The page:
Bags of Money

This Type of Trading Could Make You a Million Dollars

Investing in the equity market is how I’ve made my fortune …

While I was able to turn my $12,415 bar mitzvah money into millions, it didn’t happen overnight.

I learned the rules of the market and I was obsessive about learning what patterns could help me decide on the trades with the most potential.

I wasn’t right all of the time, but enough of the time to be profitable. Over the years, I’ve learned a thing or two about investing in the equity market.

Maybe best of all, I found my methods to be effective during both bull and bear markets, which is essential for a trading career. The market is ever-changing, and it’s important to use techniques that can adapt with the market. After all, it’s hard to know what to do sometimes.

Here are some of my equity trading tips:

Choose the Right Broker

To execute trades, you’ll need a brokerage account. But don’t just go with the first one you Google.

This is who you’re using to execute your trades, so it’s important to choose a good broker. After all, you probably wouldn’t open an account with a bank without first checking their policies on overdraft fees, minimum deposits, and so on, right? Right.

So you need to do similar due diligence with potential brokers. You don’t want to be surprised later on by yearly fees, closing fees, or percentages taken out of transactions that are higher than you thought.

Take the time to research different brokers. Ask around with other traders, read reviews, and look at the broker’s website to view their policies. After you’ve considered a variety of sources, make your decision. Remember: The right broker for another trader might not be right for you.

Use Stop Orders

Stops, whether executed as orders or as mental stops, are essential for equity trading. Trading is a mental game as much as a numbers game, and stops help keep you in check.

A stop order is an order type where you specify that you want to buy or sell a stock when it reaches a specific price, which is called the stop price. Once this price has been reached, your stop order is automatically executed as a market order.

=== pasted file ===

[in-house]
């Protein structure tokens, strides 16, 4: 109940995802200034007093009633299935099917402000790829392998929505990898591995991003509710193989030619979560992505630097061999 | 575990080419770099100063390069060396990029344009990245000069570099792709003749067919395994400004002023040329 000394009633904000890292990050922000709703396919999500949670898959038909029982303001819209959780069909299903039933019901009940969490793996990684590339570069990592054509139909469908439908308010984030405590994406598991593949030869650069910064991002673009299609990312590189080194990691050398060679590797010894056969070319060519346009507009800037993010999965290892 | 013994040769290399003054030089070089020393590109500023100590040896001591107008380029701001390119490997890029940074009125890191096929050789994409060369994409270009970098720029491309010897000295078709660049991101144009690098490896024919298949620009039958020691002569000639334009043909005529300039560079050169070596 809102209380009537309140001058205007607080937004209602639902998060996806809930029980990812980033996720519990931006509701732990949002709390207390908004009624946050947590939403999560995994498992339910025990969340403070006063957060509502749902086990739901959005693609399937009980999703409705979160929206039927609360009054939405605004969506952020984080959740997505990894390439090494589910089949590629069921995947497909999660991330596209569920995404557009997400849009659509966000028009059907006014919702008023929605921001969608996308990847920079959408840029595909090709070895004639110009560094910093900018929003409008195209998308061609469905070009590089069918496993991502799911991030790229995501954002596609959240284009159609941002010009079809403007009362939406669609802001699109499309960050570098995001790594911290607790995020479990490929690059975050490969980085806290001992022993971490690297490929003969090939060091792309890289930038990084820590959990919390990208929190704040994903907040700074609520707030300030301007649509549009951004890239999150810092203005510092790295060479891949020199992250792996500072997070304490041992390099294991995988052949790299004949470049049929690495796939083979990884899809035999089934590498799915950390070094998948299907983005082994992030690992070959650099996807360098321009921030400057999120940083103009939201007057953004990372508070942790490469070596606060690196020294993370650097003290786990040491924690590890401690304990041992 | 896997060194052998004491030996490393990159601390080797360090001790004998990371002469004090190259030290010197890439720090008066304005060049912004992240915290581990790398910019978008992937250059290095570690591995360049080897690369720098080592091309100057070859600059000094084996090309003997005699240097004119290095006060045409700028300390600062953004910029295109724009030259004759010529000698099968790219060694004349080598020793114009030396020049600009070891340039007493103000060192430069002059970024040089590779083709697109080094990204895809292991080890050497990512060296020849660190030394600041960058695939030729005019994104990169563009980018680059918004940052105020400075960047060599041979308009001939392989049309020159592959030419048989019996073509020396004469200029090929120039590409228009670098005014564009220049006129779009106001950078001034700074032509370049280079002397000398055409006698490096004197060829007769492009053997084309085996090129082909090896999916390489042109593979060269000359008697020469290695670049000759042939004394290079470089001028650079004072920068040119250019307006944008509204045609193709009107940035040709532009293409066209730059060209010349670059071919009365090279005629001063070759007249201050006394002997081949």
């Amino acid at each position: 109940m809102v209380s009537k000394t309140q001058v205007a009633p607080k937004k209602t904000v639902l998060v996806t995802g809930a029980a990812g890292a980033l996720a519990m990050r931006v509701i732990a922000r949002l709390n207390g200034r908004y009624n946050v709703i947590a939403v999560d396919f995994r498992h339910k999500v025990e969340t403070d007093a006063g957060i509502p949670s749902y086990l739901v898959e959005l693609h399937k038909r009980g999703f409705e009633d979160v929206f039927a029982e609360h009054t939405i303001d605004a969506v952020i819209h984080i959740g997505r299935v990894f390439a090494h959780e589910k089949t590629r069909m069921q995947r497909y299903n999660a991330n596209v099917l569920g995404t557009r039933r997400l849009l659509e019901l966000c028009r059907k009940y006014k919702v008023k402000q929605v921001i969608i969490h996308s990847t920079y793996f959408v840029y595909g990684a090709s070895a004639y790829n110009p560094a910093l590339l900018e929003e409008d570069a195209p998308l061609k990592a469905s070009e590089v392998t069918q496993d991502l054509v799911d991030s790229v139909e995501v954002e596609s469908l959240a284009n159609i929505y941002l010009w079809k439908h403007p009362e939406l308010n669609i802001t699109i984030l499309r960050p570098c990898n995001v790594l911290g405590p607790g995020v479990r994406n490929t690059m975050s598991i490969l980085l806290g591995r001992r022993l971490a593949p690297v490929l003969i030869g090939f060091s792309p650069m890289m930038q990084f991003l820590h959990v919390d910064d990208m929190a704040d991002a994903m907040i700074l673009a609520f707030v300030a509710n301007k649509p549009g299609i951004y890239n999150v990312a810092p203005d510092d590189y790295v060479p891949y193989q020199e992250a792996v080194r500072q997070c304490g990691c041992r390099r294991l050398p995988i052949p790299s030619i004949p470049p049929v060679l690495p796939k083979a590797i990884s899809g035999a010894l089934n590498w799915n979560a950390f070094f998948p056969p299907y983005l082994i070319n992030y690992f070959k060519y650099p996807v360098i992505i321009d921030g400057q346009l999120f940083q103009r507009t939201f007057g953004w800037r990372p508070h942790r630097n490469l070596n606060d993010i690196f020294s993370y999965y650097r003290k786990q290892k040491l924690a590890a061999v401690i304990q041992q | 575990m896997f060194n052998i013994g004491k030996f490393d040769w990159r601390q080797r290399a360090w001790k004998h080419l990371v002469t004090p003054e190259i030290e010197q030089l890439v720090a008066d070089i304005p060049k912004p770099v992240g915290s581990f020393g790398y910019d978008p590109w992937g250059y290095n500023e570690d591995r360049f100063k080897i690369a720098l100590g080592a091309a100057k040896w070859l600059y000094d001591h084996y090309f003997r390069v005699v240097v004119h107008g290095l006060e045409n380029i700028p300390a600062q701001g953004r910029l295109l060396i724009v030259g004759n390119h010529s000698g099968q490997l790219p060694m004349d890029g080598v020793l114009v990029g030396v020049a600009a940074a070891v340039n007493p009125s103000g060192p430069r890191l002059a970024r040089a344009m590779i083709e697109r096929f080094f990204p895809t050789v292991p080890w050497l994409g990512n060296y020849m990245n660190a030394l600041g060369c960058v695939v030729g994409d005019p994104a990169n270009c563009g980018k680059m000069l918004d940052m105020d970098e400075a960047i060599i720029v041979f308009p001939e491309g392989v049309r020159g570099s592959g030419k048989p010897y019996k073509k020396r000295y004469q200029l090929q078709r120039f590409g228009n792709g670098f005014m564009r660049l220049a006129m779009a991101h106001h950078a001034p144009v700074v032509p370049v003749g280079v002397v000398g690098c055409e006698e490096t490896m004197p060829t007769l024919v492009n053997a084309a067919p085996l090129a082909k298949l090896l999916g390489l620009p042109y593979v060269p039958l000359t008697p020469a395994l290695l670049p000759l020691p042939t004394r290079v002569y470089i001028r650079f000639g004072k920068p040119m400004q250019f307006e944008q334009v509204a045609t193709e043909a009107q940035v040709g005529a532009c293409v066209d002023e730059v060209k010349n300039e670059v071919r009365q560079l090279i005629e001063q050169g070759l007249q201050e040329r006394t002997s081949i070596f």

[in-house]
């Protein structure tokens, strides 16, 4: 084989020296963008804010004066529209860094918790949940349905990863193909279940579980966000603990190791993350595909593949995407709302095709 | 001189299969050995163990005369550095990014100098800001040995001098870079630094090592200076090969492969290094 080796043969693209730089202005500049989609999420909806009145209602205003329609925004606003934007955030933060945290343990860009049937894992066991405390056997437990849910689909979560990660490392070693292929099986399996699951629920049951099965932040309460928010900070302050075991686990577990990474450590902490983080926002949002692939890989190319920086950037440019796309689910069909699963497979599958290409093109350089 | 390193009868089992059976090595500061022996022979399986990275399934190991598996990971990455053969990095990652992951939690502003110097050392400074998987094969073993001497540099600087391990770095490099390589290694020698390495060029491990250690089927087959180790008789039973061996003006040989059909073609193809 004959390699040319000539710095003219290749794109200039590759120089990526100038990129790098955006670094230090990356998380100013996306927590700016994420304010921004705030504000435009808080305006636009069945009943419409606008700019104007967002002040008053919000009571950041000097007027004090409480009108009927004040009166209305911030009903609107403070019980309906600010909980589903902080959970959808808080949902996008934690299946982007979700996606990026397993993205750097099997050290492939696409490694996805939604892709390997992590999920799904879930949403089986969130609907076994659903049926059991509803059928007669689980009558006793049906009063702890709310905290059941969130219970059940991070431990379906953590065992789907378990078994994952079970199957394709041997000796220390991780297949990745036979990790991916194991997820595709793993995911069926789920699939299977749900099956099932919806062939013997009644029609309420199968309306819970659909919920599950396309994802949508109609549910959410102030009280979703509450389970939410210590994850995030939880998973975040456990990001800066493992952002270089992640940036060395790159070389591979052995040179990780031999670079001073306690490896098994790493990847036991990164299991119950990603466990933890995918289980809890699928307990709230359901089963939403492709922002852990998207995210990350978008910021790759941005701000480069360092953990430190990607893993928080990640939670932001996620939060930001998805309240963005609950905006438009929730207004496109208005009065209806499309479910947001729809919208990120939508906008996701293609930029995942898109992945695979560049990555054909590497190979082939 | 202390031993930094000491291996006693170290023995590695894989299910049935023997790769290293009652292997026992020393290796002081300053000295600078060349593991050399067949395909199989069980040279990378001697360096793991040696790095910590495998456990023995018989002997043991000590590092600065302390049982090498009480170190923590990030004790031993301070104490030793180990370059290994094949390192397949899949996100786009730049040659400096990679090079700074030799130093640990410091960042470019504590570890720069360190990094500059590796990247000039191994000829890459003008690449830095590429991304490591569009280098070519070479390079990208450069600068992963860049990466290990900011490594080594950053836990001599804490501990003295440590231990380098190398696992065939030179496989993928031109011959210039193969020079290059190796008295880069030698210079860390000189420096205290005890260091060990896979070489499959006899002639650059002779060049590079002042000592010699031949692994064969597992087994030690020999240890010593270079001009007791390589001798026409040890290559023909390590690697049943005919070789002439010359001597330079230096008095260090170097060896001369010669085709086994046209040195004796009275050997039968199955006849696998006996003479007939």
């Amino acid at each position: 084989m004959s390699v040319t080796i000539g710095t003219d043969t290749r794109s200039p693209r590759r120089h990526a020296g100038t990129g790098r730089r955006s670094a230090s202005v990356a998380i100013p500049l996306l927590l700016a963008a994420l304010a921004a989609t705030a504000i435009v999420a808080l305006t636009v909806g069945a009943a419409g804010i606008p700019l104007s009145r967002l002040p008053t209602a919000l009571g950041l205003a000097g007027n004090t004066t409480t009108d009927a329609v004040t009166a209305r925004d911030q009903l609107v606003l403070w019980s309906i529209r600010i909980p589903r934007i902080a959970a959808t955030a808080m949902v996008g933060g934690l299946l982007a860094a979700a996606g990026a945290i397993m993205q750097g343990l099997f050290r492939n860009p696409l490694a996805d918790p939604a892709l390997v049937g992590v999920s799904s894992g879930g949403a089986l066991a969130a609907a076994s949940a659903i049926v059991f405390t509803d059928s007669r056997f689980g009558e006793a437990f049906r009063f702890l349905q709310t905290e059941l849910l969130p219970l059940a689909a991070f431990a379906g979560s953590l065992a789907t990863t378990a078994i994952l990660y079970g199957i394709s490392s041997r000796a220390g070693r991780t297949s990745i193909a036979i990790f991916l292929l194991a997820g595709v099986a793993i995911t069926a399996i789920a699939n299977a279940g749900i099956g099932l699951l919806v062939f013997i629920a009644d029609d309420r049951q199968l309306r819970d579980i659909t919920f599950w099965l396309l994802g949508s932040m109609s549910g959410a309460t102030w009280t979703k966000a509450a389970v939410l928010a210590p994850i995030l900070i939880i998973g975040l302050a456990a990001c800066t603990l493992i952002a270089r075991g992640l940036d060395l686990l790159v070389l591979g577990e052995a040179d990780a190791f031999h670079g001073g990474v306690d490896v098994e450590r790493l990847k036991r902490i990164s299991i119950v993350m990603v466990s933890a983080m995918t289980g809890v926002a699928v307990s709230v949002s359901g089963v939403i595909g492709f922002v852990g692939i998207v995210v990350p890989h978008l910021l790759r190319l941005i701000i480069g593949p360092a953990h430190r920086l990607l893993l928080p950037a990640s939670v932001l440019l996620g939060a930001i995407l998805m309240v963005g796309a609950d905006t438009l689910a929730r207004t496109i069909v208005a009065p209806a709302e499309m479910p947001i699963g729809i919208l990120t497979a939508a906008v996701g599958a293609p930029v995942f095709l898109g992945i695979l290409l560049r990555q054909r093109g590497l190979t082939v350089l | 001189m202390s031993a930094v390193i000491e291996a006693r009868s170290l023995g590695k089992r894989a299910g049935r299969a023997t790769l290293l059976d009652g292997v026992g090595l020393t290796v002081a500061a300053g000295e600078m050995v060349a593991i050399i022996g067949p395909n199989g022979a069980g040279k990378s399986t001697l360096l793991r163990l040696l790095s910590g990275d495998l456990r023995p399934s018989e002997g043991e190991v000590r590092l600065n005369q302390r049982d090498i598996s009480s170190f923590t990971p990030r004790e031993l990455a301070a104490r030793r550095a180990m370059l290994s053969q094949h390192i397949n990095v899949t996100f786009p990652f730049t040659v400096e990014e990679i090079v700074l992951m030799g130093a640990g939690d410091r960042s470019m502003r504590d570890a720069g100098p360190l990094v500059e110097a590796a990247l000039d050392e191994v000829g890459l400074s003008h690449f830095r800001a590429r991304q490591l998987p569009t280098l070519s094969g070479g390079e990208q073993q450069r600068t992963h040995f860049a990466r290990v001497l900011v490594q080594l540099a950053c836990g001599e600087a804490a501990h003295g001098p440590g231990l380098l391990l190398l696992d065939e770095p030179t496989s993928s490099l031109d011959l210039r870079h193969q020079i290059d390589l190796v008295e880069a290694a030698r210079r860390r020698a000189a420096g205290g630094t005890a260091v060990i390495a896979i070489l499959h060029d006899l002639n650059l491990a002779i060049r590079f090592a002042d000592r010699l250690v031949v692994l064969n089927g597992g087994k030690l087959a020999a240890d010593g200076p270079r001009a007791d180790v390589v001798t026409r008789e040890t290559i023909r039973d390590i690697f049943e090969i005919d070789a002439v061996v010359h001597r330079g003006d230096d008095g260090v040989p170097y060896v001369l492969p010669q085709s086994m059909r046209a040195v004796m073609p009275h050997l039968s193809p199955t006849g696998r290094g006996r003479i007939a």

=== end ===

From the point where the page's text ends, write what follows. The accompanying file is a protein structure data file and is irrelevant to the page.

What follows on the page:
If you’re buying, it’s called a buy stop order, and it’s executed when the stop price exceeds that current market price. If you’re selling, it’s called a sell stop order, and it’s executed when the stop price dips below the current market price.

Related to the stop order is the trailing stop order, which is also designed to help protect you from losses. But instead of a specific price, it specifies a specific percentage away from the stock’s current market price.

The trailing stop offers a little more flexibility than the fixed stop order which needs to be manually reset. The trailing stop can help you specify how much you’re willing to lose, but doesn’t put a limit on how much you can profit.

The stop order can be advantageous if you don’t think you will be by your computer but you want to lock yourself into a trade in which you see a lot of potential. It can also help you protect your assets) if you’re worried about losing money.

A mental stop is a similar approach, but without executing the order specifically as a stop order. Instead, you make a mental decision and pinkie-swear yourself that you’ll only enter or exit a trade at these specific prices that you’ve set.

Trouble is, mental stops can be easier to break, because like I said, traders get emotional. You have to have a lot of willpower to stick with it and not let your ego get in the way.

Practice Before You Start Investing

Few traders are ready to jump right in and wager money on trades right away. Approach the market cautiously and practice before you trade, otherwise you could lose money and become discouraged.

Paper trading, or simulated trading, can be a great way to get used to the mechanics of executing orders and testing out your theories for trades and getting the lay of the land. The look and feel of paper trading platforms is practically identical to an actual trading interface, but you’re not risking real money.

Where’s the fun in that, you ask? Well, it’s not about fun — it’s about preserving your capital! Paper trading can help you get up to speed on the logistics of trading so that you don’t make dumbass mistakes when you actually start spending money.

It’s much easier to deal with making mistakes in faux trades than actual trades with your money.

The Bottom Line

Equity trading allows companies and investors to potentially profit, which is vital to maintaining a healthy economy.

But that’s not the only benefit.

It also provides the opportunity for investors like you and me to profit from the fluctuations in the stock prices.

By gaining a better understanding of the mechanics of equity trading and the equity market, you can be better poised to take advantage of these opportunities as a trader.

When you gain this edge, you’ll likely have a better win rate, and are much more likely to build your account!

Regards,

Tim Sykes
Editor, Penny Stock Millionaires

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Timothy Sykes

Tim Sykes is the editor of Tim Sykes’ Weekly Fortunes, a bi-weekly penny stock trader.

He also writes the free daily e-letter, Tim Sykes’ Penny Stock Millionaires

Tim’s most famous for turning the $12,415 dollars he received at his Bar Mitzvah into more than $1.65 million dollars in trading profits by college graduation.

In 2003,...

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